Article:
Biometrics is a secure and convenient way to sign in to mobile apps using data received from your own body. There is no reliable way to determine who is entering the password. The application developer can only determine if the entered password matches the password key in the back end of the system. Biometrics includes an additional trust indicator as it confirms the identity of the person offering the biometric sample for verification. Because the fingerprint, facial recognition, or iris scan is displayed in real time and connected to the user in real time.
4. Conduct digital security training
Train your team to recognize security issues and avoid different risks of mobile banking, such as risky behavior, phishing detection, and other online security strategies. Then, save your skills with unannounced test phishing emails, text messages, etc. They should look in every way like a typical phishing message. Still, if an employee clicks, they are automatically registered in the data security training module. Verizon reports that most mobile phishing attempts involve SMS and social messaging, not email, so it's important to vary the phishing environment as well as the content.
5. Ensure best security practices
Every mobile banking application should be designed with security in mind. Make sure your developers are familiar with mobile app security best practices and frameworks such as the OWASP Mobile Top 10. From there, conduct regular automated mobile banking security testing as part of the SDLC, as well as occasional deeper penetration testing. Finally, deploy an additional layer of security, App Shielding, to protect your app at runtime and in potentially hostile (legacy, insecure phone) environments that put your app at risk.
Tools for mobile banking application security
If you are the owner or developer of a mobile application, you must do everything to ensure the security of your mobile application. There are many tools for finding vulnerabilities. The information below will help you find security weaknesses in your mobile banking.
Ostorlab will allow you to test the application on Android or iOS and get a detailed report on the results of the test. Upload your application file in the Android Package Kit or iPhone application archive format, and a security report will be ready in a few minutes. It is based on open-source programs such as Androguard and Radare2. I advise you to check your mobile application for free with Ostorlab.
The maximum file size for uploading for verification is 60 MB. However, if your application exceeds 60 MB, you can contact Ostorlab to host the file via an API request.
With Appvigil you will receive not only a description of possible threats but also recommendations on how to fix the vulnerability to quickly resolve the problem. No software needs to be installed as everything is handled in the Appvigil cloud.
After you upload the APK or IPA files, a static and dynamic analysis of the application (Android / iOS) is performed, including for the presence of a vulnerability from the OWASP Top 10 list.
Quixxi is designed to generate mobile analytics, secure mobile applications, and generate revenue potential. It will take a few minutes to check. Once the scan is complete, you will have a short vulnerability report. If you need a full report, then you need to register on the site. It's free.
Akana is an interactive app analysis tool for Android. Akana checks the application for malicious code and displays details of the results. The check is free, so give it a try and see if your Android app contains malicious code.
Nviso APKSCAN is another handy online tool to scan your app for malicious code. The results may not be ready immediately, depending on your place in the queue. You can leave your email and be notified when the report is ready. You can check the following data with this tool: disk activity, virus scanning, network traffic, the ability to make a phone call, send SMS, cryptographic activity, and data leakage.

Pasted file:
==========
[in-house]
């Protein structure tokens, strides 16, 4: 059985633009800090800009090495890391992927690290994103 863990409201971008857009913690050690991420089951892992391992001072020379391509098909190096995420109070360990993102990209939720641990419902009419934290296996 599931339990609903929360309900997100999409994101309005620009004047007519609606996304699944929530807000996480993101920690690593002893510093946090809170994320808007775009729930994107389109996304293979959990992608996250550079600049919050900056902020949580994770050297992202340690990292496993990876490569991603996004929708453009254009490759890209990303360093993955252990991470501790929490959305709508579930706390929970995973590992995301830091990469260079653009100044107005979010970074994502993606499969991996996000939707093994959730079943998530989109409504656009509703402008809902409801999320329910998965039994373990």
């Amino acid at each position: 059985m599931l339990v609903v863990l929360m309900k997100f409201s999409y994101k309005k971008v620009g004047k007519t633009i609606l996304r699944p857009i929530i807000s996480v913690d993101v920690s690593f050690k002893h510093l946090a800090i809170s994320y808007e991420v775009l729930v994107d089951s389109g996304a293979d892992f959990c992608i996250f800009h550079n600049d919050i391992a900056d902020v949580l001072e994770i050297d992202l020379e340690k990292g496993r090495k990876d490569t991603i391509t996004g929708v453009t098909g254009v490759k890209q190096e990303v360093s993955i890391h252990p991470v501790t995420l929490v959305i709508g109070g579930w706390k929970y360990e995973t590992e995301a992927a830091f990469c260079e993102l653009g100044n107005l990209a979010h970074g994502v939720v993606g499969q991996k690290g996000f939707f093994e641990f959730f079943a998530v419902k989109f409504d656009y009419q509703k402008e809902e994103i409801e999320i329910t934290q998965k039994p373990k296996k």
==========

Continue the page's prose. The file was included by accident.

PSD2 is the Directive that regulates mobile banking services in the EU and replaces the 2007 PSD Directive. The document was adopted back in 2015 due to the high pace of digitalization in the banking sector, as well as the need to provide users with better and more modern services, including through mobile applications.
The main goal of PSD2 is to create open banking, where third parties (''Third Party Providers'' or ''TPP'' for short) can access financial information about a bank customer with their direct permission and through a system of enhanced authentication. According to PSD2, such consent can be given both for individual transactions and for TPP's full access to information about the client that is stored in the bank. However, the client must be properly aware of the scope of his consent, and it must be expressly expressed.
In Europe, PSD2 has been in force since January 2018, but the main implementation date was September 14, 2019, when technical standards for user protection began to work.
Participants in the payment services market have been preparing for this date for a long time, as technical standards have introduced rules for enhanced customer authentication and requirements for platforms for open access to banking information. The regulations stipulate that, with the exception of a number of minor transactions, strong user authentication should be performed.
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Applications for mobile banking apps are exposed to both well-known old threats and new, not yet fully understood threats. Mobile banking safety threats create the risk of compromise of critical user data, data theft of funds, and damage to the bank's reputation.
Attackers have many ways to carry out attacks. At the same time, the cost of conducting an attack in a real environment can be very low compared to the possible benefits.
Modern security solutions for mobile devices —antiviruses, MDM solutions, etc. — can reduce mobile banking security risks but not solve the whole range of problems. Security should be implemented at the system design stage and be present at all stages of the program life cycle, including the development and implementation stages. It is necessary to carry out code audits, application security analysis, and penetration testing.
If you are looking for a mobile banking development team who are security experts and know all the nuances of the security of mobile bank applications — contact us.